Yield
Each extra manufacturing step adds a risk for defects. In order for 3D ICs to be commercially viable, defects could be repaired or tolerated, or defect density can be improved.[24][25]
Heat
Heat building up within the stack must be dissipated. This is an inevitable issue as electrical proximity correlates with thermal proximity. Specific thermal hotspots must be more carefully managed.
Design complexity
Taking full advantage of 3D integration requires sophisticated design techniques and new CAD tools.[26]
TSV-introduced overhead
TSVs are large compared to gates and impact floorplans. At the 45 nm technology node, the area footprint of a 10μm x 10μm TSV is comparable to that of about 50 gates.[27] Furthermore, manufacturability demands landing pads and keep-out zones which further increase TSV area footprint. Depending on the technology choices, TSVs block some subset of layout resources.[27] Via-first TSVs are manufactured before metallization, thus occupy the device layer and result in placement obstacles. Via-last TSVs are manufactured after metallization and pass through the chip. Thus, they occupy both the device and metal layers, resulting in placement and routing obstacles. While the usage of TSVs is generally expected to reduce wirelength, this depends on the number of TSVs and their characteristics.[27] Also, the granularity of inter-die partitioning impacts wirelength. It typically decreases for moderate (blocks with 20-100 modules) and coarse (block-level partitioning) granularities, but increases for fine (gate-level partitioning) granularities.[27]
Testing
To achieve high overall yield and reduce costs, separate testing of independent dies is essential.[25][28] However, tight integration between adjacent active layers in 3D ICs entails a significant amount of interconnect between different sections of the same circuit module that were partitioned to different dies. Aside from the massive overhead introduced by required TSVs, sections of such a module, e.g., a multiplier, cannot be independently tested by conventional techniques. This particularly applies to timing-critical paths laid out in 3D.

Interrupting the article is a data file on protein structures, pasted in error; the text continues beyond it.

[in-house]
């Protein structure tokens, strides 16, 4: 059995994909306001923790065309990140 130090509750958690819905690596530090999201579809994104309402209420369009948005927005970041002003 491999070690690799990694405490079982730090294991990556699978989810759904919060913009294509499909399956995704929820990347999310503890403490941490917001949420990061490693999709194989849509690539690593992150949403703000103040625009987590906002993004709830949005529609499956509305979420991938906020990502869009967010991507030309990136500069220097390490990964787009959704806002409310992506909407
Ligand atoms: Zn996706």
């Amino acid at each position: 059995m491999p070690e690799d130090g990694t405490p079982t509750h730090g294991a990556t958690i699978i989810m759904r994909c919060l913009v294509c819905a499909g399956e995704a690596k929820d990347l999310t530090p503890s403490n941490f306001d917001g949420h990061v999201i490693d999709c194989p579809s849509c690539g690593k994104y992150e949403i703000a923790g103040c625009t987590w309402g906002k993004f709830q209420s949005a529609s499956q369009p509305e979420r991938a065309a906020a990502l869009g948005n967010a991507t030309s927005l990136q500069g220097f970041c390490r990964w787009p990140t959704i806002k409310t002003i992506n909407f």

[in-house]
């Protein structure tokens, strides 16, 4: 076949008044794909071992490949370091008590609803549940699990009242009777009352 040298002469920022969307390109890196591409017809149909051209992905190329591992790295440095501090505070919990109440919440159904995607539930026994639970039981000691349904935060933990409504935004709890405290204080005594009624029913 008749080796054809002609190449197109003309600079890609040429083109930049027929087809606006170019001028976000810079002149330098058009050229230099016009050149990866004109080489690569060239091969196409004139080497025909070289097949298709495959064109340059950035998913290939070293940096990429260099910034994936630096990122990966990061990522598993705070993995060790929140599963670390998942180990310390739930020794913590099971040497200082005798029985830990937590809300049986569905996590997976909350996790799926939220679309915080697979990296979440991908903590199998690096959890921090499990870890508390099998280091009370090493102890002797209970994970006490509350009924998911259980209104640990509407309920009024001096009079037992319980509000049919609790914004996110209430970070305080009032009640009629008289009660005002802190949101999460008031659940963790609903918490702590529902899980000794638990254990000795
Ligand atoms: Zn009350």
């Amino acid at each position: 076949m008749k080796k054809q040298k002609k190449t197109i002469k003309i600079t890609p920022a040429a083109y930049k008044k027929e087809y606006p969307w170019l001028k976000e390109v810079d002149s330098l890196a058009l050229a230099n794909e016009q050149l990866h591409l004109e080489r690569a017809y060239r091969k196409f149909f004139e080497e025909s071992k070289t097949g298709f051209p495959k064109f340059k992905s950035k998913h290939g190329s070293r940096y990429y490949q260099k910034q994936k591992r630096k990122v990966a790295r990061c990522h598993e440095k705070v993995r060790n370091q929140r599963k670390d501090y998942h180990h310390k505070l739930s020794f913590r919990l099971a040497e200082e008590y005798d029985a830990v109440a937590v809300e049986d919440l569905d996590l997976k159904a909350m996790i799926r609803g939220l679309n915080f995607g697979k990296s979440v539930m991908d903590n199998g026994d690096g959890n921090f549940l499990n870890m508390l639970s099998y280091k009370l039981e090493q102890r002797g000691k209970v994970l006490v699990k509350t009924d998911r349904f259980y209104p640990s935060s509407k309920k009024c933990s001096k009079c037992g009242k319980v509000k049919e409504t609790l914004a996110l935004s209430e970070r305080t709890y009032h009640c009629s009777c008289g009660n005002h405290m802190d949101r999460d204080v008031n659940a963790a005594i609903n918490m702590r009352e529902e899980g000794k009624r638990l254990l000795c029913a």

Lack of standards
There are few standards for TSV-based 3D IC design, manufacturing, and packaging, although this issue is being addressed.[29][30] In addition, there are many integration options being explored such as via-last, via-first, via-middle;[31] interposers[32] or direct bonding; etc.
Heterogeneous integration supply chain
In heterogeneously integrated systems, the delay of one part from one of the different parts suppliers delays the delivery of the whole product, and so delays the revenue for each of the 3D IC part suppliers.
Lack of clearly defined ownership
It is unclear who should own the 3D IC integration and packaging/assembly. It could be assembly houses like ASE or the product OEMs.

Design styles

Depending on partitioning granularity, different design styles can be distinguished. Gate-level integration faces multiple challenges and currently appears less practical than block-level integration.[33]

Gate-level integration
This style partitions standard cells between multiple dies. It promises wirelength reduction and great flexibility. However, wirelength reduction may be undermined unless modules of certain minimal size are preserved. On the other hand, its adverse effects include the massive number of necessary TSVs for interconnects. This design style requires 3D place-and-route tools, which are unavailable yet. Also, partitioning a design block across multiple dies implies that it cannot be fully tested before die stacking. After die stacking (post-bond testing), a single failed die can render several good dies unusable, undermining yield. This style also amplifies the impact of process variation, especially inter-die variation. In fact, a 3D layout may yield more poorly than the same circuit laid out in 2D, contrary to the original promise of 3D IC integration.[34] Furthermore, this design style requires to redesign available Intellectual Property, since existing IP blocks and EDA tools do not provision for 3D integration.